I love mayonnaise. But mayonnaise and surprises don’t mix. I found that out when my older brother pranked me with the bucket trick when I was growing up. I found it out again when my kid, then in kindergarten, baked me a cake and used mayonnaise as frosting. Just last week, the lesson was reinforced when I came home from a hurried shopping trip. I’d just grabbed the first bottle I could reach from the shelf, without really looking at it. It wasn’t until my wife saw it that I realized—surprise—the mayonnaise wasn’t white. It was yellow. It was probably fine, I thought. But I still had to go back to the grocery store and get it right.
Poor Brand Consistency Can Impact Sales
Brand consistency is an essential element of mayonnaise manufacturing. Whether they’re making sandwiches or egg salad, customers expect their mayonnaise to be the same shade every time. That isn’t to say that different brands can’t be different colors. Mayonnaise varies from white to yellow based on the amount of egg yolk included. Brands can vary, but each brand must be the same color every time.
Based on an expectation of consistency, customers are likely to have a negative impression of a mayonnaise purchase if it isn’t the right color. Despite mayonnaise’s ability to prevent food spoilage, the myth that mayonnaise can be an agent of spoilage persists. This can lead customers who notice anything different about their mayonnaise—such as an unexpected color—to mistrust their purchase, and by extension, its brand. Brand mistrust can negatively impact a company both in reduced future sales to that customer, and reduced sales to that customer’s friends and family due to word of mouth.
Discoloration can occur in mayonnaise at a number of stages in the manufacturing process. First, raw materials such as eggs, oil, vinegar, and spices can vary in color to some degree. Next, improper ingredient ratios can affect color as well, such as the inclusion of too much egg yolk instead of egg white. Not only must the ratios be correct, but the ingredients must be properly agitated and emulsified, so that agglomerations do not form. Finally, contamination in the mixing vats or supply lines can lead to discoloration through the inclusion of unwanted ingredients.
Spectrophotometers Ensure Color Quality Control
To detect and correct the discoloration of their mayonnaise, manufacturers employ spectrophotometers. These instruments ascertain the color of liquids and solids with unerring precision. By analyzing controlled bursts of light reflected off samples, spectrophotometers can detect the exact color of opaque materials. Because spectrophotometers emit the same light, for the same duration, every time they take a measurement, they return results with a high degree of accuracy.
Rapid Measurement Keeps Quality Control Efficient
In a high-volume mayonnaise production process, efficiency is important. Unwieldy quality control processes mean lost time, which translates to delayed shipments and lost dollars. Fortunately, spectrophotometric quality control is a rapid, efficient process. Samples from batches in process can be carried or piped to the laboratory. Measurements are taken in a matter of seconds, and are compared to pre-established standards. Quality control technicians need only to check the display screen to determine if the sample is acceptable or rejected. So long as samples are within the established tolerances, production can continue to the bottling phase without any interruption.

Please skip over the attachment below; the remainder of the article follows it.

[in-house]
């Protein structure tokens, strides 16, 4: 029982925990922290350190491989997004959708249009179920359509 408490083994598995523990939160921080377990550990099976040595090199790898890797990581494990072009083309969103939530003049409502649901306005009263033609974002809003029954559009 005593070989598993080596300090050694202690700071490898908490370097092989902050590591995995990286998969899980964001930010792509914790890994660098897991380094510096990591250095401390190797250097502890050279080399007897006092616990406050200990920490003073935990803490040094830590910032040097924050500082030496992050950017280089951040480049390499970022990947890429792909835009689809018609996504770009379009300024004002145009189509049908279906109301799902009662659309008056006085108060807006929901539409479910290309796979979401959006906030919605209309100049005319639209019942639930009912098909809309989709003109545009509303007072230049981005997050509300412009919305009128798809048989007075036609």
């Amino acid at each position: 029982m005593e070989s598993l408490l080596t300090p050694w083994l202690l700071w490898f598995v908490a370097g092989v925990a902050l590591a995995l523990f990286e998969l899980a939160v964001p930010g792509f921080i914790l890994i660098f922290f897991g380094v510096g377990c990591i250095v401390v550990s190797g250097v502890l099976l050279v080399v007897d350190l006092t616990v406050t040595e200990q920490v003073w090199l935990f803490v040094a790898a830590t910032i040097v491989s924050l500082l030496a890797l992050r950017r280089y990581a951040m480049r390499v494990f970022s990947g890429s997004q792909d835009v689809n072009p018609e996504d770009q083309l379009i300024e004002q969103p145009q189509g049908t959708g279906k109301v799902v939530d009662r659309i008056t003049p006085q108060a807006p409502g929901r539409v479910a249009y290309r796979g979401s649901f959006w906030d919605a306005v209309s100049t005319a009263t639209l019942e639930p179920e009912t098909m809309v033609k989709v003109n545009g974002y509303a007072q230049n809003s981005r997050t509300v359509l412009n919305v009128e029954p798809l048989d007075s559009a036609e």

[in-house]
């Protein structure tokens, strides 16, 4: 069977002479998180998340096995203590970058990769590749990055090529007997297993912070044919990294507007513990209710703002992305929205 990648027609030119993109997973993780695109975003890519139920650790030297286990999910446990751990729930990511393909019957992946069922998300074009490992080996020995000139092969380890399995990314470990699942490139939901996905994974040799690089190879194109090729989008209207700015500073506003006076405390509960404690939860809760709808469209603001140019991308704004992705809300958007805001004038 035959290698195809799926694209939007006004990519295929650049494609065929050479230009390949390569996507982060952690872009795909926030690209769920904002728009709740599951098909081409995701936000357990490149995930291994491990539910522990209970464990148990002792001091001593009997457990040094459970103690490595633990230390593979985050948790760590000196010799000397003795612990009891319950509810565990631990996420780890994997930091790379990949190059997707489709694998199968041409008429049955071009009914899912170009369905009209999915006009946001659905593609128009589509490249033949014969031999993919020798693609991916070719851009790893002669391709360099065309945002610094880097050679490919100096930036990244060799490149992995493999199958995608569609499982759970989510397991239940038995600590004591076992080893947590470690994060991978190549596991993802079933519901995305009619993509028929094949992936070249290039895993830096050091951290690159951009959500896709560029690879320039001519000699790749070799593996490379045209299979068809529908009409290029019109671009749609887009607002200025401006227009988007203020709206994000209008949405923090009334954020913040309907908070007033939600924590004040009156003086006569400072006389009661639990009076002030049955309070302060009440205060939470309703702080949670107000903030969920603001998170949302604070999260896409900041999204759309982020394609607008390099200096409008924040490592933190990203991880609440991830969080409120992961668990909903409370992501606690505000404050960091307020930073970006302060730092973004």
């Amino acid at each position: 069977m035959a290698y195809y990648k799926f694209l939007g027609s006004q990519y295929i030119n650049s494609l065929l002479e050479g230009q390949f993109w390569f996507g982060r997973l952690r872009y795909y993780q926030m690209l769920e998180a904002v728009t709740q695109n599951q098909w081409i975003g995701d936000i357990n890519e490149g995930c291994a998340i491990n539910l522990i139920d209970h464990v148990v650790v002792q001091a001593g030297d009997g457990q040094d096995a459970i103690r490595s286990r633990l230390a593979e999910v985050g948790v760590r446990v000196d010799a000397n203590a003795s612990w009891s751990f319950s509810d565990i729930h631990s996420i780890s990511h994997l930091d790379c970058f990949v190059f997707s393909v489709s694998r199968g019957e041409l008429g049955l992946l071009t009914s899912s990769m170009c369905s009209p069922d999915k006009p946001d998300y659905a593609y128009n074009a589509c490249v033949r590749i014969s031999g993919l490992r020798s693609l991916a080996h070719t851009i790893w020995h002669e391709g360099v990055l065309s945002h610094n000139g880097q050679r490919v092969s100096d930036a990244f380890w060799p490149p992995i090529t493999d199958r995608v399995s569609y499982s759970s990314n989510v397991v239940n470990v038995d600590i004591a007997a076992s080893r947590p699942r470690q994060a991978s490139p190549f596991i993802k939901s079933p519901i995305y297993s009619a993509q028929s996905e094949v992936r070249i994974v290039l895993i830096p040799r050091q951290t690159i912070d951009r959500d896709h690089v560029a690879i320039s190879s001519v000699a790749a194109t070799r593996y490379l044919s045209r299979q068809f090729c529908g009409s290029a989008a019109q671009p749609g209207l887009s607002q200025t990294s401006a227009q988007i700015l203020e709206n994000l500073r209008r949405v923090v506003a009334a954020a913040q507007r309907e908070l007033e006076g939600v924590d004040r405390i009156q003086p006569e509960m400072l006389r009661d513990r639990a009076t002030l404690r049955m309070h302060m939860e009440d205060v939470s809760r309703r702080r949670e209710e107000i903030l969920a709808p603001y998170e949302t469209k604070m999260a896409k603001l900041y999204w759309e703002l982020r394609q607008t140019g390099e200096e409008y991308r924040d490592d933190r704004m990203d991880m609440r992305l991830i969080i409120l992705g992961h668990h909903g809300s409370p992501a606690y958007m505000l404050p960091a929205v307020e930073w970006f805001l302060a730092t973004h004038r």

Instrumental Color Analysis Outperforms Human Observers
Both in rapidity and accuracy, spectrophotometers outperform human color observers. Results from human observers can vary from person to person, and from morning to evening. Objective interference, such as ambient light conditions, can throw off human measurements, as well as subjective factors such as fatigue and mood. Further, spectrophotometers render color numerically. This allows for greater description in the the reportation of color than human observers have the language for. Numerical color representation also allows spectrophotometers to compare their measurements to rigidly defined standards. Human observers, who compare color to printed standards or using other non-numerical methods, cannot replicate this accuracy. These numerical standards can be shared between facilities, for companies operating more than one mayonnaise production plant simultaneously.
With over six decades of experience developing color quality control solutions for the food industry, HunterLab has learned a lot about what our customers want from a spectrophotometer. We’re proud to count some of the largest food and beverage manufacturers among our clients. Contact us to learn more about how we can help your mayonnaise manufacturing process run more smoothly.
Mr. Philips has spent the last 30 years in product development and management, technical sales, marketing, and business development in several industries. Today, he is the global market development manager for HunterLab, focused on understanding customer needs, providing appropriate solutions and education, and helping to solve customer color challenges across these industries and cultures.